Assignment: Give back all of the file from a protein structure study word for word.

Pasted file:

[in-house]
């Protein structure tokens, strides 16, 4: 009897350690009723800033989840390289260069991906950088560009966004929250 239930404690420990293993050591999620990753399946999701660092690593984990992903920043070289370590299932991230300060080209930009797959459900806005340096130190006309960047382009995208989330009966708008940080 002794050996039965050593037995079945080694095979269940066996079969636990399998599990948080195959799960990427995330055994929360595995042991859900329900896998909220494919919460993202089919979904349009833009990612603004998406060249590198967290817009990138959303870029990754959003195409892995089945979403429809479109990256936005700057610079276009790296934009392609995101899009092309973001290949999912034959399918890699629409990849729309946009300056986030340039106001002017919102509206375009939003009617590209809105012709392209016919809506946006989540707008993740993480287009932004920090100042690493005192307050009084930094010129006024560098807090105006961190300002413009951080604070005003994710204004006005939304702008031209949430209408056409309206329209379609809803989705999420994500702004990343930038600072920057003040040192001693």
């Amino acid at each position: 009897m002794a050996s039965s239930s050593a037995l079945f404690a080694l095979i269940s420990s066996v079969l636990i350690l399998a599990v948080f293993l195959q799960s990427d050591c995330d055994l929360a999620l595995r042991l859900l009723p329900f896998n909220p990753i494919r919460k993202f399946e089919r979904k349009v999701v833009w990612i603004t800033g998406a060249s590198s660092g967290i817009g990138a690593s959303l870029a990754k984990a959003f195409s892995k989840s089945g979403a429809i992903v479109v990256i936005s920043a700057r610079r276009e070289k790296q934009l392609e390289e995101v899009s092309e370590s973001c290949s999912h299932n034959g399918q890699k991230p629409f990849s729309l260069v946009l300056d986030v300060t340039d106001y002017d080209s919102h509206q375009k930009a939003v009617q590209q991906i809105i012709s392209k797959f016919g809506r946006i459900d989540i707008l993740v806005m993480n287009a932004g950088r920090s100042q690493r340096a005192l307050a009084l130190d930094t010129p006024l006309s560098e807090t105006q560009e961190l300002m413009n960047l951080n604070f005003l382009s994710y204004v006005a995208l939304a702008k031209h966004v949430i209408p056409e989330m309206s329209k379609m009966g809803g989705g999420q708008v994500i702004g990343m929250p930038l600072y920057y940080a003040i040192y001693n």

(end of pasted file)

[in-house]
């Protein structure tokens, strides 16, 4: 009897350690009723800033989840390289260069991906950088560009966004929250 239930404690420990293993050591999620990753399946999701660092690593984990992903920043070289370590299932991230300060080209930009797959459900806005340096130190006309960047382009995208989330009966708008940080 002794050996039965050593037995079945080694095979269940066996079969636990399998599990948080195959799960990427995330055994929360595995042991859900329900896998909220494919919460993202089919979904349009833009990612603004998406060249590198967290817009990138959303870029990754959003195409892995089945979403429809479109990256936005700057610079276009790296934009392609995101899009092309973001290949999912034959399918890699629409990849729309946009300056986030340039106001002017919102509206375009939003009617590209809105012709392209016919809506946006989540707008993740993480287009932004920090100042690493005192307050009084930094010129006024560098807090105006961190300002413009951080604070005003994710204004006005939304702008031209949430209408056409309206329209379609809803989705999420994500702004990343930038600072920057003040040192001693």
């Amino acid at each position: 009897m002794a050996s039965s239930s050593a037995l079945f404690a080694l095979i269940s420990s066996v079969l636990i350690l399998a599990v948080f293993l195959q799960s990427d050591c995330d055994l929360a999620l595995r042991l859900l009723p329900f896998n909220p990753i494919r919460k993202f399946e089919r979904k349009v999701v833009w990612i603004t800033g998406a060249s590198s660092g967290i817009g990138a690593s959303l870029a990754k984990a959003f195409s892995k989840s089945g979403a429809i992903v479109v990256i936005s920043a700057r610079r276009e070289k790296q934009l392609e390289e995101v899009s092309e370590s973001c290949s999912h299932n034959g399918q890699k991230p629409f990849s729309l260069v946009l300056d986030v300060t340039d106001y002017d080209s919102h509206q375009k930009a939003v009617q590209q991906i809105i012709s392209k797959f016919g809506r946006i459900d989540i707008l993740v806005m993480n287009a932004g950088r920090s100042q690493r340096a005192l307050a009084l130190d930094t010129p006024l006309s560098e807090t105006q560009e961190l300002m413009n960047l951080n604070f005003l382009s994710y204004v006005a995208l939304a702008k031209h966004v949430i209408p056409e989330m309206s329209k379609m009966g809803g989705g999420q708008v994500i702004g990343m929250p930038l600072y920057y940080a003040i040192y001693n």